VENISSIEUX, France – Clean and green, this well-kept Lyon suburb has for three years running won the national competition for "Flowered Cities of France."
But Venissieux also has a macabre claim to fame. Long plagued by urban violence, it is emerging as a breeding ground for Islamic radicals, some implicated in an alleged terrorist network that authorities say was preparing a chemical attack against Russian targets.
Six residents of Venissieux were arrested Jan. 6 in connection with the planned 2002-2003 New Year's celebrations attack, including a local imam, or prayer leader, Chellali Benchellali (search), his wife and son. Another son was arrested in 2002.
Two other men from this city of 56,000 are detainees at the U.S. base in Guantanamo Bay (search), Cuba, including Benchellali's third son.
Venissieux, on the edge of the southeastern city of Lyon, epitomizes France's troubled big city suburbs, teeming with high-rises, cursed with soaring unemployment and peopled mostly by Muslim immigrants from France's former North African colonies. Generation after generation, they are unable to break out.
"It shouldn't be hidden by the trees and parks. There is misery here," said Zohra Hammia, 35, who runs a tutoring program for children.
Investigators contend that Menad Benchellali (search), 29, was preparing toxic potions in face cream containers at the family home with plans to attack Russian interests in France, including the embassy in Paris. The aim was to avenge deaths of Muslim rebels in the breakaway Russian province of Chechnya. The recipe involved deadly ricin (search) poison and botulism (search) bacteria.
Menad Benchellali, who allegedly trained in Georgia's lawless Pankisi Gorge (search) on the Chechen border, was arrested in December 2002 with eight others in two Paris suburbs. Lists of chemicals and equipment, including a protective suit, were found.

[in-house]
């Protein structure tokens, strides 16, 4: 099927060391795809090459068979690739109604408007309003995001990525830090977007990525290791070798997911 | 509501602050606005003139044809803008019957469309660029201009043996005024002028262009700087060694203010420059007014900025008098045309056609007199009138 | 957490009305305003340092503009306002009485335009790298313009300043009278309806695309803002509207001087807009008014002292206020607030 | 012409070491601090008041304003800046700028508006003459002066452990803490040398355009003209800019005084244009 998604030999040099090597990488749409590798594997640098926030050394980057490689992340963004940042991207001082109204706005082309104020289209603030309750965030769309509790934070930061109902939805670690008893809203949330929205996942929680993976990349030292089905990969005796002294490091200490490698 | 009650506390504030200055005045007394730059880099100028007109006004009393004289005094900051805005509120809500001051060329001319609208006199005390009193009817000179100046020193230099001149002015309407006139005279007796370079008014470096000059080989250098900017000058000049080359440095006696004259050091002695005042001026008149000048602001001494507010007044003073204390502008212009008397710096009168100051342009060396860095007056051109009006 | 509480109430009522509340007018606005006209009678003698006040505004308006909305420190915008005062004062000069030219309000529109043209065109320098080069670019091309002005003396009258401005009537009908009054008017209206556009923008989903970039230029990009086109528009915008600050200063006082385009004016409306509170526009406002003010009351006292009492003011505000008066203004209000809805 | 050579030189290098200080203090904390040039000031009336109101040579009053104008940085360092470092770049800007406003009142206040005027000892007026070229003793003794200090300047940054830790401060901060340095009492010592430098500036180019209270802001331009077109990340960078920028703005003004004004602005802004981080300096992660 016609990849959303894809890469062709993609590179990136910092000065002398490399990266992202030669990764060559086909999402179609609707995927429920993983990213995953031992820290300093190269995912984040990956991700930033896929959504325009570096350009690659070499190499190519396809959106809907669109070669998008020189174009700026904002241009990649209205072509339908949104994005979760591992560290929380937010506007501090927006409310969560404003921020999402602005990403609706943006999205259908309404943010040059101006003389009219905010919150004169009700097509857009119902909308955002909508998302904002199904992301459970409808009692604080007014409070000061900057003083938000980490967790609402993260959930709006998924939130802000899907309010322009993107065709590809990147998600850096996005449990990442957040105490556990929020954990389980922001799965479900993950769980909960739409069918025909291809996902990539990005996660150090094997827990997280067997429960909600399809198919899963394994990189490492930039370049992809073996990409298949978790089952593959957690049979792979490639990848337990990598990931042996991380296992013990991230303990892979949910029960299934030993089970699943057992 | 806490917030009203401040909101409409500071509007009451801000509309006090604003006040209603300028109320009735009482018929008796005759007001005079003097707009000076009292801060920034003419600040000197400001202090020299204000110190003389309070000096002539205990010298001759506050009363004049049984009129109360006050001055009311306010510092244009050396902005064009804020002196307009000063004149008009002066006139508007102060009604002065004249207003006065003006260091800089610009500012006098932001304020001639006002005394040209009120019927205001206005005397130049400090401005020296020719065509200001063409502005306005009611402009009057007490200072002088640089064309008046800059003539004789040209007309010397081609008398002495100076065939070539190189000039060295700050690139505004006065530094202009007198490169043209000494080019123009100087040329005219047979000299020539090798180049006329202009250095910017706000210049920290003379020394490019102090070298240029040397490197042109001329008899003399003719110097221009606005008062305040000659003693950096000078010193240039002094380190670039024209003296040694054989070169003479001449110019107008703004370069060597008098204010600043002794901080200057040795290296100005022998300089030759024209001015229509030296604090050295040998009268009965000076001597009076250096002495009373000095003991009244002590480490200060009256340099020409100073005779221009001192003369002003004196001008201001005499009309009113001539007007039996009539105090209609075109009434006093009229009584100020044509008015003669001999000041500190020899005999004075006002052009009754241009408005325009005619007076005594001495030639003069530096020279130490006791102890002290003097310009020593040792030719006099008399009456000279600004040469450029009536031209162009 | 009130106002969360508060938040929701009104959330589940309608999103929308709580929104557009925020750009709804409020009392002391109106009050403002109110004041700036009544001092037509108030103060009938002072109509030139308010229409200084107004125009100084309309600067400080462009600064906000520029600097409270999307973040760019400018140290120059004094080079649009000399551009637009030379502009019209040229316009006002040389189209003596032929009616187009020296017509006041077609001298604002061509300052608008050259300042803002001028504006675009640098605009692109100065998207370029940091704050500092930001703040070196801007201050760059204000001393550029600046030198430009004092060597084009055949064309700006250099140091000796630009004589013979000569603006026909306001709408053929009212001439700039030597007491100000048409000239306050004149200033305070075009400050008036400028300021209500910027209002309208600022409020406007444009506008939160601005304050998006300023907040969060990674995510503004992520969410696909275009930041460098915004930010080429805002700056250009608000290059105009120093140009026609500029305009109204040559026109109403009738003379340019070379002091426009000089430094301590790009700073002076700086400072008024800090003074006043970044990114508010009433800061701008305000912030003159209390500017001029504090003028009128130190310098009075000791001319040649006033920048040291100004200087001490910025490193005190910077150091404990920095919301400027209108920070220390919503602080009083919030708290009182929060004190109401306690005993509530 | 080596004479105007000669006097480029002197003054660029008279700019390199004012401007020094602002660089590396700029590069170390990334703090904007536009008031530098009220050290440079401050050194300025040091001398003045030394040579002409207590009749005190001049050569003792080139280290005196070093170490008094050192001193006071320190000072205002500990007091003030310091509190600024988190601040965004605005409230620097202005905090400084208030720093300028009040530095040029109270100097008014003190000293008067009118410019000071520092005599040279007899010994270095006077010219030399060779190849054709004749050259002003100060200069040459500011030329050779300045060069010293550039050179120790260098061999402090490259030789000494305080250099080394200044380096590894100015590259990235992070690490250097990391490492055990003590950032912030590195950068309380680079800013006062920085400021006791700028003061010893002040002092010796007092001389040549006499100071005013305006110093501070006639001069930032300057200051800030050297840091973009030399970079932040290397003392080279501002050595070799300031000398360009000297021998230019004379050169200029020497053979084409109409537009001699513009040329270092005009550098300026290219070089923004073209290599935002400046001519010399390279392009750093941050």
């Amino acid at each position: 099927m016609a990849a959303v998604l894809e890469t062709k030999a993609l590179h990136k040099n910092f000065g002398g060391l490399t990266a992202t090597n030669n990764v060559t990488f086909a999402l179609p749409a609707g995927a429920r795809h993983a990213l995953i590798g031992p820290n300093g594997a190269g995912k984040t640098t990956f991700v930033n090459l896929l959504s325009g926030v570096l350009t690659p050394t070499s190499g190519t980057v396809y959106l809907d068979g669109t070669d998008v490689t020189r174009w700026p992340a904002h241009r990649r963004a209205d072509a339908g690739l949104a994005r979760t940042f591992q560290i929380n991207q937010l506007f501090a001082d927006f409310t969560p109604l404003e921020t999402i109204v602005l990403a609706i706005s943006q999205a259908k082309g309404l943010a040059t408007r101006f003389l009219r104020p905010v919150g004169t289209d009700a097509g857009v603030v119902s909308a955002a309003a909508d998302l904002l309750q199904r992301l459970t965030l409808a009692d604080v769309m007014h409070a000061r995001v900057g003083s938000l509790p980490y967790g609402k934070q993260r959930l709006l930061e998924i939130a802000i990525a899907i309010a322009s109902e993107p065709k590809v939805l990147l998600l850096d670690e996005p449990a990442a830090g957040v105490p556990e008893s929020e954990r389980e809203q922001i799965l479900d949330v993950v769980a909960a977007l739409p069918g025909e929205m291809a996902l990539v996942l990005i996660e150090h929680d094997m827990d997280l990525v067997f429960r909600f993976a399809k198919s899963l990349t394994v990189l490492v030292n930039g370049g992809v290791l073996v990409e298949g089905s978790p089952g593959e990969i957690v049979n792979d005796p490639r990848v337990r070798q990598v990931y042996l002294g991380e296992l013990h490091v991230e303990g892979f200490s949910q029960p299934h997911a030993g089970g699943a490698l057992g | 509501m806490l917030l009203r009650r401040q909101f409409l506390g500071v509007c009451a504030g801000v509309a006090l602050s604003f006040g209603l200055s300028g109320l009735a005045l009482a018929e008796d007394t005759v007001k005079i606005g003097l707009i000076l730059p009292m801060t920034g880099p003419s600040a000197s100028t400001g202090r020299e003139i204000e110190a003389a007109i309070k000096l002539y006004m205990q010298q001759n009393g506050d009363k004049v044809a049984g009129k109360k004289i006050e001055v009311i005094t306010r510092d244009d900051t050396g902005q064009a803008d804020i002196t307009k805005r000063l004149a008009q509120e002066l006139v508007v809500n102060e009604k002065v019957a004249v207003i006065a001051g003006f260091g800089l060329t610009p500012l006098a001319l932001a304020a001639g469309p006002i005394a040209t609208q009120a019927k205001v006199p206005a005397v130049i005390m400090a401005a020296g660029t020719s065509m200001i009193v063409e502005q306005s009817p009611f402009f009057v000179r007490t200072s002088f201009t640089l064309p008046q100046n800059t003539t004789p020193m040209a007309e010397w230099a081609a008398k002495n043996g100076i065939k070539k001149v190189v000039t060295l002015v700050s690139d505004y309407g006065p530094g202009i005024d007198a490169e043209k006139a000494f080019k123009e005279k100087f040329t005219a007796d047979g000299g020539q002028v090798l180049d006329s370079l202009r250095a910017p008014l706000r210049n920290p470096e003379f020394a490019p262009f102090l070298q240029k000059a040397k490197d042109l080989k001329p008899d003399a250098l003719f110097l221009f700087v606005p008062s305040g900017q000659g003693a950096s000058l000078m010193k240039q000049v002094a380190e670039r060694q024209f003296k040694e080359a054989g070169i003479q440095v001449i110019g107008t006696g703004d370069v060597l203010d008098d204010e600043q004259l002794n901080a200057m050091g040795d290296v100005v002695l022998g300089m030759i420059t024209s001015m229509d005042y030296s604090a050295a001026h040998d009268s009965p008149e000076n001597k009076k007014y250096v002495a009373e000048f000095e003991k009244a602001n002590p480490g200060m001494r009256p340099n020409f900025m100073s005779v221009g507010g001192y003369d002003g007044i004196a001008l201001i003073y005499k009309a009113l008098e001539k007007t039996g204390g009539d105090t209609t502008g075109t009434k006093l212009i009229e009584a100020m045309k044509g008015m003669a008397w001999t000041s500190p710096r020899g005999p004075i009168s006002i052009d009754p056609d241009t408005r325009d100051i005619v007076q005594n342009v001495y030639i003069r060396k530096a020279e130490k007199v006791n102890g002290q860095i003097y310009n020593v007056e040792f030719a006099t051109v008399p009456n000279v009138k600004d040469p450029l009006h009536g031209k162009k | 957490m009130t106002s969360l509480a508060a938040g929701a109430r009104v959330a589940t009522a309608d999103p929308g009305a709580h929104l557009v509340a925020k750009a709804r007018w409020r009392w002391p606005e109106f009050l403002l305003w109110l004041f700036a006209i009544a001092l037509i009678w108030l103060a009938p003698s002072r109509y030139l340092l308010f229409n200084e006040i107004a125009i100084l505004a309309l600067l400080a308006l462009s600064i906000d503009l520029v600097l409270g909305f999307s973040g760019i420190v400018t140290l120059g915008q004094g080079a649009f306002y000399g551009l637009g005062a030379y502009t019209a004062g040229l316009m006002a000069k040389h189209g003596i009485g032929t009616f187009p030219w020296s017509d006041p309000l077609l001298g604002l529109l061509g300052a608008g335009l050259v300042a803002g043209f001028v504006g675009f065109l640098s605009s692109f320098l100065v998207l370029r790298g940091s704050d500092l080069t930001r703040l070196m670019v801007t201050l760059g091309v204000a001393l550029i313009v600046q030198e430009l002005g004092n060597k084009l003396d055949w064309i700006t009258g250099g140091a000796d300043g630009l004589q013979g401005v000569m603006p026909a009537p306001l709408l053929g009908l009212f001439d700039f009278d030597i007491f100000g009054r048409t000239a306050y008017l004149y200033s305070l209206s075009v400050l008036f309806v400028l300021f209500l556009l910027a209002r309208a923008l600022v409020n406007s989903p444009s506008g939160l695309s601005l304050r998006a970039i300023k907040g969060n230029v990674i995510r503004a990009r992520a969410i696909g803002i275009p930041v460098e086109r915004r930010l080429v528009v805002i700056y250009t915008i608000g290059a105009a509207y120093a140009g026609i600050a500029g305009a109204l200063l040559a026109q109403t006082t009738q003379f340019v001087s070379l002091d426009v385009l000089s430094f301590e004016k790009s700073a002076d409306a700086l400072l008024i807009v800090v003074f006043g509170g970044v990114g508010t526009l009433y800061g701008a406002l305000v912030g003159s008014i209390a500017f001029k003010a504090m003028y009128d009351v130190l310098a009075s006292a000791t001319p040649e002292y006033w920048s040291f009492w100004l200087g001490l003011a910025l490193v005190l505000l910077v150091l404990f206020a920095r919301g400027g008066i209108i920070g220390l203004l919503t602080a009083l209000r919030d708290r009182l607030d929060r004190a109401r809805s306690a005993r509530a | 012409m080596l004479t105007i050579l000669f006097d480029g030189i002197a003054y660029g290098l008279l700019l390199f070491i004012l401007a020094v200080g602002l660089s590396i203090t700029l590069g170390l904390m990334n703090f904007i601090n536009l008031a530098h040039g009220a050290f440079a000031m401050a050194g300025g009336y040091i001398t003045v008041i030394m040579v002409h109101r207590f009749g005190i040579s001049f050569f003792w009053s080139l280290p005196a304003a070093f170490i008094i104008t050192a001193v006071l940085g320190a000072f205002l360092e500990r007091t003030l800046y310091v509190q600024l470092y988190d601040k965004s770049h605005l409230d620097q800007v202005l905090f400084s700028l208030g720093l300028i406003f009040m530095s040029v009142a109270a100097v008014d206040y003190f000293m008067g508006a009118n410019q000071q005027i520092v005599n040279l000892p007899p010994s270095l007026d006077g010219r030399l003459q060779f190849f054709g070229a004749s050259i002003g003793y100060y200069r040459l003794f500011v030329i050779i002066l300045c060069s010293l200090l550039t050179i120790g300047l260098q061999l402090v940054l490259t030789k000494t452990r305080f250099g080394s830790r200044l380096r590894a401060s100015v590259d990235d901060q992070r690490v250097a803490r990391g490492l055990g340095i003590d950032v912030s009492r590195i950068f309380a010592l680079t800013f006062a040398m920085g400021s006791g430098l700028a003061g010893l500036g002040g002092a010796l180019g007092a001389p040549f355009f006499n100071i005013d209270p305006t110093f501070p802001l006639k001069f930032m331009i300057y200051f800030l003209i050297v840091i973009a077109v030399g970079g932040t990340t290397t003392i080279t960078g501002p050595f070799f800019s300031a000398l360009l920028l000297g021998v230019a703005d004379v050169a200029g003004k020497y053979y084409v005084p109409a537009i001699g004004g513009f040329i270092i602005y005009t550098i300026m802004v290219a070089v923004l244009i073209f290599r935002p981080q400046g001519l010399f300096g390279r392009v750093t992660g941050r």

Menad's brother, Mourad, is one of two residents held at Guantanamo. His neighborhood friend, Nizar Sassi, also is detained there. Menad, the alleged "chemist" in the Chechnya network, sent the two men off to Afghanistan in 2001, investigators have said.
Their father, a 59-year-old imam born in Algeria, reportedly made at least three trips to Bosnia to deliver humanitarian aid to Muslims. According to police, Chellali Benchellali then became involved in the cause of Chechen Muslims, showing films of Russians soldiers fighting Chechens at his mosque to collect funds for them.
A person familiar with the case, speaking on condition of anonymity, claimed the network moved in and out of France using passports from the faithful, who declared them lost.
Venissieux first gained national attention two decades ago when its residents headed a march of 100,000 mostly French Muslims to Paris in 1983 to demand equal rights and integration.
Today, despairing Muslims are increasingly turning to religion. A more radical brand of Islam took hold about five years ago, said deputy mayor Bayrem Braiki.
Muslim activists "have been stuffing the brains of our youth ... explaining that the only way out is religion," said Braiki, 28, a practicing Muslim who grew up in Les Minguettes (search), this town's toughest neighborhood.
Les Minguettes has an unemployment rate of some 30 percent, and in the section known as Darnaise, where the Benchellalis live, it's more than 50 percent.
Some residents seek comfort in the green-carpeted prayer room presided over by Chellali Benchellali — one of at least a dozen such makeshift mosques in the area.
"We were shocked by the imam's arrest," said a friend, Ounsi Hassine, adding that Benchellali was outspoken but not an extremist.
French intelligence started tracking Islamic activism in the suburbs in 1990. Lucienne Bui Trong, a retired intelligence officer and specialist in suburban violence, said private Muslim groups that receive public money for community work sometimes promote radicalism behind the scenes.
Venissieux Mayor Andre Gerin, a communist lawmaker, blames the state for refusing to fund mosques, allowing prayer rooms that encourage radicalism to flourish. Others blame the mayor.
"He opened the way to groups who have imposed their moral power on an entire section of the town," Christian Delorme, who for years was the parish priest of the Minguettes neighborhood, told the weekly Lyoncapitale.
Others blame poverty and prejudice.
"A kid who looks for work and gets the door slammed in his face for a year sees religion as the only solution," said Braiki, the deputy mayor. "If someone proposes paradise, who won't accept paradise?"